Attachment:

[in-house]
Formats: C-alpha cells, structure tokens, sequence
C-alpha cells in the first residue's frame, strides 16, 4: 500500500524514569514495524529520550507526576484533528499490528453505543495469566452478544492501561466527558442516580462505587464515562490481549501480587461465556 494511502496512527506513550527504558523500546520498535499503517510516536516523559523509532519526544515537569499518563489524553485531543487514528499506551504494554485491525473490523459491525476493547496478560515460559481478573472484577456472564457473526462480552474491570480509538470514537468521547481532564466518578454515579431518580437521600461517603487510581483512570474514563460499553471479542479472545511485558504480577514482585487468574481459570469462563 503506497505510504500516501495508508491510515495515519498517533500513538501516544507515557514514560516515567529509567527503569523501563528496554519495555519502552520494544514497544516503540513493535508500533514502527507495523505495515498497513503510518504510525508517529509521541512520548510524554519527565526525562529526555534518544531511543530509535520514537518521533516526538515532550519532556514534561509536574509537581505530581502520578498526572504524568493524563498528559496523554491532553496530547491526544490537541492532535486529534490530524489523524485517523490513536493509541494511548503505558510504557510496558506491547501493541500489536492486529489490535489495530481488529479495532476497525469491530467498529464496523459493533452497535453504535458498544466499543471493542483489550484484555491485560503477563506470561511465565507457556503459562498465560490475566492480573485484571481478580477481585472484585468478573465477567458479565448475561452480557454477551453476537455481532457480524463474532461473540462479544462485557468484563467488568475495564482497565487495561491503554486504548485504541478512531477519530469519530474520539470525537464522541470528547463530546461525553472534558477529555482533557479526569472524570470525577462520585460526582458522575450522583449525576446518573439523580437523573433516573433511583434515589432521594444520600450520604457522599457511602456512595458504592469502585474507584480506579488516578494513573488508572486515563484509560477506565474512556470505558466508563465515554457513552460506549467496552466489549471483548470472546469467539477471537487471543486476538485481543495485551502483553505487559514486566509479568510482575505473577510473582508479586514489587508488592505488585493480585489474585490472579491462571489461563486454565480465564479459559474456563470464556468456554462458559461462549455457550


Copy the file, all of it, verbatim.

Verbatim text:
[in-house]
Formats: C-alpha cells, structure tokens, sequence
C-alpha cells in the first residue's frame, strides 16, 4: 500500500524514569514495524529520550507526576484533528499490528453505543495469566452478544492501561466527558442516580462505587464515562490481549501480587461465556 494511502496512527506513550527504558523500546520498535499503517510516536516523559523509532519526544515537569499518563489524553485531543487514528499506551504494554485491525473490523459491525476493547496478560515460559481478573472484577456472564457473526462480552474491570480509538470514537468521547481532564466518578454515579431518580437521600461517603487510581483512570474514563460499553471479542479472545511485558504480577514482585487468574481459570469462563 503506497505510504500516501495508508491510515495515519498517533500513538501516544507515557514514560516515567529509567527503569523501563528496554519495555519502552520494544514497544516503540513493535508500533514502527507495523505495515498497513503510518504510525508517529509521541512520548510524554519527565526525562529526555534518544531511543530509535520514537518521533516526538515532550519532556514534561509536574509537581505530581502520578498526572504524568493524563498528559496523554491532553496530547491526544490537541492532535486529534490530524489523524485517523490513536493509541494511548503505558510504557510496558506491547501493541500489536492486529489490535489495530481488529479495532476497525469491530467498529464496523459493533452497535453504535458498544466499543471493542483489550484484555491485560503477563506470561511465565507457556503459562498465560490475566492480573485484571481478580477481585472484585468478573465477567458479565448475561452480557454477551453476537455481532457480524463474532461473540462479544462485557468484563467488568475495564482497565487495561491503554486504548485504541478512531477519530469519530474520539470525537464522541470528547463530546461525553472534558477529555482533557479526569472524570470525577462520585460526582458522575450522583449525576446518573439523580437523573433516573433511583434515589432521594444520600450520604457522599457511602456512595458504592469502585474507584480506579488516578494513573488508572486515563484509560477506565474512556470505558466508563465515554457513552460506549467496552466489549471483548470472546469467539477471537487471543486476538485481543495485551502483553505487559514486566509479568510482575505473577510473582508479586514489587508488592505488585493480585489474585490472579491462571489461563486454565480465564479459559474456563470464556468456554462458559461462549455457550